How to Take Control of Your Health Journey
- Actress Gina Rodriguez, 38, was diagnosed with the thyroid condition Hashimoto’s disease at 19. She initially tried to ignore that she had the disease.
- She struggled with symptoms like weight gain, tiredness and memory problem. She eventually learned that she couldn’t let the disease control her.
- Feeling overwhelmed by a disease is something many cancer survivors can relate to. And they can learn from Rodriguez’s determination to be stronger than her illness.
- Coping with a diagnosis is not easy and usually brings a string of emotions. People can feel angry, sad, or determined after being diagnosed with cancer or a disease and it’s completely normal.
- SurvivorNet experts recommend cancer warriors and their loved ones “be patient” with their emotions while adjusting to a new diagnosis.
And that’s an attitude survivors of all kinds can learn from.Read More
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Throughout her career, she struggled with her weight, as weight gain is a side effect of Hashimoto’s, according to Cleveland Clinic.
“I went against the current by saying, ‘Hollywood has to accept me because I’m curvy, and that’s just the way it is…But I wasn’t accepting me,” she admitted.
Though she took thyroid medication to help manage her symptoms, she said the drugs led to “debilitating panic attacks and anxiety.” And it was then that Rodriguez knew she had to make a change to prioritize her health.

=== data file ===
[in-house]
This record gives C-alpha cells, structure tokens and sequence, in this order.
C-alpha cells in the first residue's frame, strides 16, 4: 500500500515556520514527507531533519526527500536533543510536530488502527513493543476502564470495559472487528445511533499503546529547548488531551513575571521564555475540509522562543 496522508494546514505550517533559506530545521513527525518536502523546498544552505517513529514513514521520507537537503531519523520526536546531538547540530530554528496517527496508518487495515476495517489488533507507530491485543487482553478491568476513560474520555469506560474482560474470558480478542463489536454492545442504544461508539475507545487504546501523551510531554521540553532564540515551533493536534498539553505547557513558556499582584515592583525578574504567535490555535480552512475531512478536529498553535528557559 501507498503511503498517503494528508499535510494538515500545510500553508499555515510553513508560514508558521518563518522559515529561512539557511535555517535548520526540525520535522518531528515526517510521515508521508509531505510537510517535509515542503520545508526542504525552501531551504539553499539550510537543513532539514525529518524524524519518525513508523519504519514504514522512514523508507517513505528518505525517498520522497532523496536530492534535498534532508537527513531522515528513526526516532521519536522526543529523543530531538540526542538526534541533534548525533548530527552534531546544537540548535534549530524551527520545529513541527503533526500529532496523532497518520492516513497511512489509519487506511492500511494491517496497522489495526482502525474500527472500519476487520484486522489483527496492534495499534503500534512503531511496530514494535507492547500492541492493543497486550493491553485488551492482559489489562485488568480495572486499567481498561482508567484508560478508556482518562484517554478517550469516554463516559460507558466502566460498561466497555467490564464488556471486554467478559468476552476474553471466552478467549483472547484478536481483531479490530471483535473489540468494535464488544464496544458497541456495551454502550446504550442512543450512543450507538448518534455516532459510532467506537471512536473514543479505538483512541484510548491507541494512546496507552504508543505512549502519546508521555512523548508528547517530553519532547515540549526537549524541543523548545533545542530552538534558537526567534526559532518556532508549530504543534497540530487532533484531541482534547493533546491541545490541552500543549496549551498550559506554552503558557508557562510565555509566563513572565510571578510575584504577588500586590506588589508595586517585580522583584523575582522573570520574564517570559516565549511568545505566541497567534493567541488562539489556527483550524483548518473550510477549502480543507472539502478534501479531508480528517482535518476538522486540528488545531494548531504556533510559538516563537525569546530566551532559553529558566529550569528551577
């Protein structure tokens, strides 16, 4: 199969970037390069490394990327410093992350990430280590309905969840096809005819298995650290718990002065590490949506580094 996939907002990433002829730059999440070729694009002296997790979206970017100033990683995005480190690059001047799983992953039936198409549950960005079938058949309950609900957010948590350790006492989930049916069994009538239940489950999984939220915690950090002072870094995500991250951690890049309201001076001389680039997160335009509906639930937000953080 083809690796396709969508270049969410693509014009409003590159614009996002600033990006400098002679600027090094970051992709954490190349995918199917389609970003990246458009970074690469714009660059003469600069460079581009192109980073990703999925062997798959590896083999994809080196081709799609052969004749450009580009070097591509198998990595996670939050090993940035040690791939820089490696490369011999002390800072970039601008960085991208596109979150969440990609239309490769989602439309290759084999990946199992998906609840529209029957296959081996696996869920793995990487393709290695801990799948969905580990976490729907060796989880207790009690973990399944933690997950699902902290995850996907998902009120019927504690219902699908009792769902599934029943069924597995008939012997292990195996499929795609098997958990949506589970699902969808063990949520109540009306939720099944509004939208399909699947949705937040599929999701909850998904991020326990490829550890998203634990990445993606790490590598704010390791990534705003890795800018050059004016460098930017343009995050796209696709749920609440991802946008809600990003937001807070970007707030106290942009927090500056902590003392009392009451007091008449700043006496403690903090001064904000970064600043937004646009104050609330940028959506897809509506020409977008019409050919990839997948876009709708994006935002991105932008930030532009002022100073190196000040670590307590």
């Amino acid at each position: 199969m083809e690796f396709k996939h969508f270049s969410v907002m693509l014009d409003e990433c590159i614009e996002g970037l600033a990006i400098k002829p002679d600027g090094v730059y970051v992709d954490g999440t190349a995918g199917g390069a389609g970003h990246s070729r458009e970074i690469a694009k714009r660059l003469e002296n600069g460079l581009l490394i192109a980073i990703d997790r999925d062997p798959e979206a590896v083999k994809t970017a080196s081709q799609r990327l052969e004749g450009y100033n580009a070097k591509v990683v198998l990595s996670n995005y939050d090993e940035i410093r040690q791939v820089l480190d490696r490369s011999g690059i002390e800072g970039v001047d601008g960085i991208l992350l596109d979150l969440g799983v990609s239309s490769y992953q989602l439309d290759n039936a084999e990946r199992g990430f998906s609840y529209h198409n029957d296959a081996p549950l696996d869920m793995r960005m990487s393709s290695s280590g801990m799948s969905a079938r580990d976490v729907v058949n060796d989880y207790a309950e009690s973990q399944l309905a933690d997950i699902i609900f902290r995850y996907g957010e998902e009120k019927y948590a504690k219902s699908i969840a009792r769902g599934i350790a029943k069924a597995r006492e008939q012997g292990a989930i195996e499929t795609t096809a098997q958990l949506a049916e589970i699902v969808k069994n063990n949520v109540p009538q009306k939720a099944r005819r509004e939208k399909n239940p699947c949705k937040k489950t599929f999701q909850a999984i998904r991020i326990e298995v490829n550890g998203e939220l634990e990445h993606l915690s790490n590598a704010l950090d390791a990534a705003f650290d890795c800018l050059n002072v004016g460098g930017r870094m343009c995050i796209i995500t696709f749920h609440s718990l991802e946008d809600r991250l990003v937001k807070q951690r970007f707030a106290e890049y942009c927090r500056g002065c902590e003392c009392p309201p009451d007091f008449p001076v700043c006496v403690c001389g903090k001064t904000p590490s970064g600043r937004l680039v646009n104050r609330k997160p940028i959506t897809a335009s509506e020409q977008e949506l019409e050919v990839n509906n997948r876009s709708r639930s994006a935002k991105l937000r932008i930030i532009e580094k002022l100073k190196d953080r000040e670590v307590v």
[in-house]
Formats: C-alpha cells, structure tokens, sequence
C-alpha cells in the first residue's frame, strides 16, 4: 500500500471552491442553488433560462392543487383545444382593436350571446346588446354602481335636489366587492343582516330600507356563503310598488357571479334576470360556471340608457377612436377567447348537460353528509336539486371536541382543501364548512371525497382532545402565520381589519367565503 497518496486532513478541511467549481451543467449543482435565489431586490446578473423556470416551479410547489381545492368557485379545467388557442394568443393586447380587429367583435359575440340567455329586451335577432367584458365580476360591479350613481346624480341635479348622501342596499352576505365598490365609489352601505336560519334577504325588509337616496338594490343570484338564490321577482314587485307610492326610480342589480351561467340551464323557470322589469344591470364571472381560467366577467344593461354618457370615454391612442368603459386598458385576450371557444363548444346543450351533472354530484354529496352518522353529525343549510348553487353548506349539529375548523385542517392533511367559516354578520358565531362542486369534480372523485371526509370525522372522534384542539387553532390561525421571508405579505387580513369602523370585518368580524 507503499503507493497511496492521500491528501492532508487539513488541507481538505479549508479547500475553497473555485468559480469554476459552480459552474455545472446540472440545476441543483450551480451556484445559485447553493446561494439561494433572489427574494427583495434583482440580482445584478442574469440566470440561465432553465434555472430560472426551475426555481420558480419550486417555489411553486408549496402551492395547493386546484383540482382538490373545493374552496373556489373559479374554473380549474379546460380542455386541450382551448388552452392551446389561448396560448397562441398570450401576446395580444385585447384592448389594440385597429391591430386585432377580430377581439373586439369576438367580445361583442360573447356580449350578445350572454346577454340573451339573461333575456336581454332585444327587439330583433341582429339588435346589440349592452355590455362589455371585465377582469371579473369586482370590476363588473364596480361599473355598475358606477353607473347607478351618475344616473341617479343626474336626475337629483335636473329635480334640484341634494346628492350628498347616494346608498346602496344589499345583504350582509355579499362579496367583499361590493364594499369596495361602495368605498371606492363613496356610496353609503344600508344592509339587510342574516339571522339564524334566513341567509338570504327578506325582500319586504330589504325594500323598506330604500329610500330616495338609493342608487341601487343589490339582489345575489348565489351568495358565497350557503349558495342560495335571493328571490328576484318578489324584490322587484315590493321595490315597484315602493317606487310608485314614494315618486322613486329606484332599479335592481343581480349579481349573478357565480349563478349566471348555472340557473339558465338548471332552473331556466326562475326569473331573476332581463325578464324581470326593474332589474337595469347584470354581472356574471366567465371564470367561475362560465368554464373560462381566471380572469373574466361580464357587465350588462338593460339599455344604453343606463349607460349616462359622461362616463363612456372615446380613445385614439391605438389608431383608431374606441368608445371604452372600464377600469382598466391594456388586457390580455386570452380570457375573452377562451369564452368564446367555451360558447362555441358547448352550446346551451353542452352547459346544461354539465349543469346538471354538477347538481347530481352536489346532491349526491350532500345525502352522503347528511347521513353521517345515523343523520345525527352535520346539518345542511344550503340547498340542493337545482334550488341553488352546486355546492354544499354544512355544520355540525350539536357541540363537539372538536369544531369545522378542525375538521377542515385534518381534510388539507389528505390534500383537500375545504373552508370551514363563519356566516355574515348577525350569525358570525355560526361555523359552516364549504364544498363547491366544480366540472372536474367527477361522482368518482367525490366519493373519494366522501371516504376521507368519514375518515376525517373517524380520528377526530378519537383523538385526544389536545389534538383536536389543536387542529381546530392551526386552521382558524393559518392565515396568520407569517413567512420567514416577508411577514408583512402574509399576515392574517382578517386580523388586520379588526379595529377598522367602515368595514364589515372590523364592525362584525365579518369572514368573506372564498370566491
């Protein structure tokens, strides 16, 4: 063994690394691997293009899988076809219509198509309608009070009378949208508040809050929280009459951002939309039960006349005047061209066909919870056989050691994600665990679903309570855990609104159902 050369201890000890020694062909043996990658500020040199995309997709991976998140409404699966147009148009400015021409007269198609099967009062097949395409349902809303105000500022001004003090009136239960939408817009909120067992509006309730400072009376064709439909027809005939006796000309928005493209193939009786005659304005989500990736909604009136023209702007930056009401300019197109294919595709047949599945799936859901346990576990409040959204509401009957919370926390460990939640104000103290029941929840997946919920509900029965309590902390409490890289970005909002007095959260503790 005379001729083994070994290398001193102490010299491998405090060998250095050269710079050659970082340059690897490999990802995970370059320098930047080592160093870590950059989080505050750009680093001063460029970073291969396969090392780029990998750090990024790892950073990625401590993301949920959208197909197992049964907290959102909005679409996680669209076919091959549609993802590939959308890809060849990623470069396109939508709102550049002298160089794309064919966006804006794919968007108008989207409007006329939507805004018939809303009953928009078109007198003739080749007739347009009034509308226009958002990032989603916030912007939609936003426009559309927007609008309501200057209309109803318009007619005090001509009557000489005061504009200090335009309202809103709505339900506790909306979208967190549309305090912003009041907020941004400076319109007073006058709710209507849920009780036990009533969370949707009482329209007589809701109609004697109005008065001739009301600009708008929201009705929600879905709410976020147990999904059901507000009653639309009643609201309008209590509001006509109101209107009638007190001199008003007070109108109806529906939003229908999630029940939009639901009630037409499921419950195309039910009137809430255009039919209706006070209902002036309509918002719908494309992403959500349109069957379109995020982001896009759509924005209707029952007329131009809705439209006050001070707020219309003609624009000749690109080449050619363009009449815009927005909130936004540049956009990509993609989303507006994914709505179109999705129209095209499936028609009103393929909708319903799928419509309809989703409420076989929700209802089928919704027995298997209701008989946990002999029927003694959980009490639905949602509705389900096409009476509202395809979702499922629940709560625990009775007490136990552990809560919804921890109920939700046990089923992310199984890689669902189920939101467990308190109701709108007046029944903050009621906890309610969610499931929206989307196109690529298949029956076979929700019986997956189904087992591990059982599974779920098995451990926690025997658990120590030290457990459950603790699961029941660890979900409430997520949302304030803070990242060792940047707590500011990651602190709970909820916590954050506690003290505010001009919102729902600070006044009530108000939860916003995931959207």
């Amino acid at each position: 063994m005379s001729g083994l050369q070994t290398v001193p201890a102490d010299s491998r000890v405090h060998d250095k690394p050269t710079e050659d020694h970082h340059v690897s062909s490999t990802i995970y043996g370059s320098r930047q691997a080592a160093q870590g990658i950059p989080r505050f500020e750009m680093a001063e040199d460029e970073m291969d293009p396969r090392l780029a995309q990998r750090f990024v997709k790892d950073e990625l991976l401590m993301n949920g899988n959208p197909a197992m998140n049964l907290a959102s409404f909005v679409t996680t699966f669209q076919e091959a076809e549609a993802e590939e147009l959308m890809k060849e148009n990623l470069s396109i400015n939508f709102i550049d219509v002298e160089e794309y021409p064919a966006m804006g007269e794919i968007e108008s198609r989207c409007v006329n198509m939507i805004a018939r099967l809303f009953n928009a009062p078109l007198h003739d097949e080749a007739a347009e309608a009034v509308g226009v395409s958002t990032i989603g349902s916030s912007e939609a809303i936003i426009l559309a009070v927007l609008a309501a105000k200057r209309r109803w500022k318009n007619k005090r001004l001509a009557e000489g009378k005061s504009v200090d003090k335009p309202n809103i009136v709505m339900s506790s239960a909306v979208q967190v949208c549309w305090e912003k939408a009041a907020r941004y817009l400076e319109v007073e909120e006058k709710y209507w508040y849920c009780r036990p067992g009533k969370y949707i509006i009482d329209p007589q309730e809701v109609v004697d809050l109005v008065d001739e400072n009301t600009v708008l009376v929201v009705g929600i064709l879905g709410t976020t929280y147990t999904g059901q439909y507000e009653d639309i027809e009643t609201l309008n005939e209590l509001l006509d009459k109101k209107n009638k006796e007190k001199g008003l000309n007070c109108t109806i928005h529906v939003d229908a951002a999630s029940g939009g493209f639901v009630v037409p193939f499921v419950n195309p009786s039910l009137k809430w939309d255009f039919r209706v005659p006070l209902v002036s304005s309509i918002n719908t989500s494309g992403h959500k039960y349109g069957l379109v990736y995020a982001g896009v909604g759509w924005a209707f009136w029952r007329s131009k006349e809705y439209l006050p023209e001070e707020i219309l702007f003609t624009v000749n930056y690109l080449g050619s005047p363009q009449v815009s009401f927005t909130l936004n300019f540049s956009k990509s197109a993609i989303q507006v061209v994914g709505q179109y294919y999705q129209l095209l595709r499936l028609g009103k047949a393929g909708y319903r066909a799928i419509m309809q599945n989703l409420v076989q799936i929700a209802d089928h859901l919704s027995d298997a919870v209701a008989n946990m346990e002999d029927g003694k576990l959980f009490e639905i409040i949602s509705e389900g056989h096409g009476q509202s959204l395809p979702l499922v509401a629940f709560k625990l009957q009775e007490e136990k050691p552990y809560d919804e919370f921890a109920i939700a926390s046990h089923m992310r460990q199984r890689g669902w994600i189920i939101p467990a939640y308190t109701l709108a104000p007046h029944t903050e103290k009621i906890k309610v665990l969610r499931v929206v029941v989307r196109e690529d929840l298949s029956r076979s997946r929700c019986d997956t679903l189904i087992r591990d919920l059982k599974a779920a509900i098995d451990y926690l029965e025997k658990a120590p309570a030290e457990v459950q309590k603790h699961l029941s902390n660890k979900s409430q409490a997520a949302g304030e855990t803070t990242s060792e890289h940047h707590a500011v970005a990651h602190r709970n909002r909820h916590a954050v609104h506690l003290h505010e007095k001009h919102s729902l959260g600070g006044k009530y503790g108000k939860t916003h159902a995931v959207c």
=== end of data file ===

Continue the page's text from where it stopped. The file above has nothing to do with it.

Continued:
“[Hashimoto’s] affects so many aspects of your life. I’ve had it for so many years…that rebellion of not taking care of myself can’t exist anymore,” Rodriguez shared with People Magazine.
To reclaim control of her life, Rodriguez modified her medication as well as her diet. She is now gluten-free and adopted a consistent exercise regimen.
“So many of my ailments are gone. It feels like freedom,” she said.
“If I can at least walk for 30 minutes a day, it’s extremely helpful for my thyroid gland…Running, boxing, jumping rope, and hitting the heavy bag are my workout constants,” she explained.
The Basics of Hashimoto’s Disease
Hashimoto’s disease is an autoimmune disorder that impacts the thyroid gland. The thyroid produces hormones that regulate your metabolism, body temperature, digestion, and more, according to the Cleveland Clinic.
Hashimoto’s disease occurs when the immune system attacks the thyroid, and it can lead to hypothyroidism (underactive thyroid), in which the thyroid “doesn’t make enough thyroid hormones to meet your body’s needs,” according to the National Library of Medcine.
The National Institute of Diabetes and Digestive and Kidney Disease says women aged 30-50 are more likely to be impacted by Hashimoto’s disease.
The condition is often treated with medication that replaces lost thyroid hormones.
The Cleveland Clinic list several symptoms of Hashimoto’s disease, which include:
- Weight gain
- Feeling cold
- Stiffness in the joints
- Pain in the muscles
- Puffy eyes or face
- Dry skin
- Thinning hair or hair loss
- Heavy or irregular periods
- Difficulty becoming pregnant
- Memory problems or difficulty concentrating
- Slow heartbeat
Coping With a Diagnosis
It took Gina Rodriguez some time to accept that she had a chronic disease and learn how to live with it. Coping with a diagnosis — like cancer or other illness — is not easy and usually brings a string of emotions.
People can feel angry, sad, or determined, and it’s completely normal. Sarah Stapleton, a licensed clinical social worker, encourages cancer warriors and their families to be “patient with your emotions.”